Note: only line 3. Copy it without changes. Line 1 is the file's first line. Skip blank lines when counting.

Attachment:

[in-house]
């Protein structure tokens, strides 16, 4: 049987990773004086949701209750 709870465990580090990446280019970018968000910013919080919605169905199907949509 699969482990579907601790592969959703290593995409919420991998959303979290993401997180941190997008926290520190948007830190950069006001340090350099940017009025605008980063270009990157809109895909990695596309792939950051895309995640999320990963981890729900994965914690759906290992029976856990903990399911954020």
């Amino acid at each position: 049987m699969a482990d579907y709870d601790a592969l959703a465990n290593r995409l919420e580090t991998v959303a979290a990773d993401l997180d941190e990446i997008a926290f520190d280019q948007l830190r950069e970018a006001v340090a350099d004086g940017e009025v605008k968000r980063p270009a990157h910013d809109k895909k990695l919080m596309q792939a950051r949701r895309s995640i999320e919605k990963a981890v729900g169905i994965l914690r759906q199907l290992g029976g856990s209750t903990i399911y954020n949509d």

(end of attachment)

């Amino acid at each position: 049987m699969a482990d579907y709870d601790a592969l959703a465990n290593r995409l919420e580090t991998v959303a979290a990773d993401l997180d941190e990446i997008a926290f520190d280019q948007l830190r950069e970018a006001v340090a350099d004086g940017e009025v605008k968000r980063p270009a990157h910013d809109k895909k990695l919080m596309q792939a950051r949701r895309s995640i999320e919605k990963a981890v729900g169905i994965l914690r759906q199907l290992g029976g856990s209750t903990i399911y954020n949509d």